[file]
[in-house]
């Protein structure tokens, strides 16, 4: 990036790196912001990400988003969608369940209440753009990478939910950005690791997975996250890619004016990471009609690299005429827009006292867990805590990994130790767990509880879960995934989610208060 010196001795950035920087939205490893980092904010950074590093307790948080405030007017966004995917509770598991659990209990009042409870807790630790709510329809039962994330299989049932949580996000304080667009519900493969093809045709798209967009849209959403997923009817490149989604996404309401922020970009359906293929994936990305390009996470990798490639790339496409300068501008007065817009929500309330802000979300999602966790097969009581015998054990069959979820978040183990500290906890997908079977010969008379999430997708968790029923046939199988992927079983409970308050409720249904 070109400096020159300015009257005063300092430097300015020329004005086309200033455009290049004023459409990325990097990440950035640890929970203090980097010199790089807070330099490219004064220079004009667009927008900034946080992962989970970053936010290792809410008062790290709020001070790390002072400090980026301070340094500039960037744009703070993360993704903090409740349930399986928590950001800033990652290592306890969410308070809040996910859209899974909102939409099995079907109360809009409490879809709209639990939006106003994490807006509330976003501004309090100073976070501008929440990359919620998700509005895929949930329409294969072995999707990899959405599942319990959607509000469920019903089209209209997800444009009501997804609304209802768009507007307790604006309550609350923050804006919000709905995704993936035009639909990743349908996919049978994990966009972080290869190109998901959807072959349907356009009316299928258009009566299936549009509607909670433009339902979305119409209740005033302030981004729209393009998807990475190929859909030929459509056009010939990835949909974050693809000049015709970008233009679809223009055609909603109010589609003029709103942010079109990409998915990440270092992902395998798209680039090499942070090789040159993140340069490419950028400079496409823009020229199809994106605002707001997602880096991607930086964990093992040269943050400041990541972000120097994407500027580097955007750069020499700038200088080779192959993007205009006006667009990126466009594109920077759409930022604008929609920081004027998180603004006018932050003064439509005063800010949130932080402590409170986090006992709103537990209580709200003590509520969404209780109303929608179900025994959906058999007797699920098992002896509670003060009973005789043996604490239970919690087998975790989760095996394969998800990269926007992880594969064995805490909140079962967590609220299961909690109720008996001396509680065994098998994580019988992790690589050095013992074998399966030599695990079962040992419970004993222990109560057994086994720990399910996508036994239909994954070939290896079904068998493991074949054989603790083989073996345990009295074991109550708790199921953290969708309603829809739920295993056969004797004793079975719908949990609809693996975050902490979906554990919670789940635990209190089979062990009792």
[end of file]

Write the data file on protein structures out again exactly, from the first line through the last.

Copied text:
[in-house]
């Protein structure tokens, strides 16, 4: 990036790196912001990400988003969608369940209440753009990478939910950005690791997975996250890619004016990471009609690299005429827009006292867990805590990994130790767990509880879960995934989610208060 010196001795950035920087939205490893980092904010950074590093307790948080405030007017966004995917509770598991659990209990009042409870807790630790709510329809039962994330299989049932949580996000304080667009519900493969093809045709798209967009849209959403997923009817490149989604996404309401922020970009359906293929994936990305390009996470990798490639790339496409300068501008007065817009929500309330802000979300999602966790097969009581015998054990069959979820978040183990500290906890997908079977010969008379999430997708968790029923046939199988992927079983409970308050409720249904 070109400096020159300015009257005063300092430097300015020329004005086309200033455009290049004023459409990325990097990440950035640890929970203090980097010199790089807070330099490219004064220079004009667009927008900034946080992962989970970053936010290792809410008062790290709020001070790390002072400090980026301070340094500039960037744009703070993360993704903090409740349930399986928590950001800033990652290592306890969410308070809040996910859209899974909102939409099995079907109360809009409490879809709209639990939006106003994490807006509330976003501004309090100073976070501008929440990359919620998700509005895929949930329409294969072995999707990899959405599942319990959607509000469920019903089209209209997800444009009501997804609304209802768009507007307790604006309550609350923050804006919000709905995704993936035009639909990743349908996919049978994990966009972080290869190109998901959807072959349907356009009316299928258009009566299936549009509607909670433009339902979305119409209740005033302030981004729209393009998807990475190929859909030929459509056009010939990835949909974050693809000049015709970008233009679809223009055609909603109010589609003029709103942010079109990409998915990440270092992902395998798209680039090499942070090789040159993140340069490419950028400079496409823009020229199809994106605002707001997602880096991607930086964990093992040269943050400041990541972000120097994407500027580097955007750069020499700038200088080779192959993007205009006006667009990126466009594109920077759409930022604008929609920081004027998180603004006018932050003064439509005063800010949130932080402590409170986090006992709103537990209580709200003590509520969404209780109303929608179900025994959906058999007797699920098992002896509670003060009973005789043996604490239970919690087998975790989760095996394969998800990269926007992880594969064995805490909140079962967590609220299961909690109720008996001396509680065994098998994580019988992790690589050095013992074998399966030599695990079962040992419970004993222990109560057994086994720990399910996508036994239909994954070939290896079904068998493991074949054989603790083989073996345990009295074991109550708790199921953290969708309603829809739920295993056969004797004793079975719908949990609809693996975050902490979906554990919670789940635990209190089979062990009792």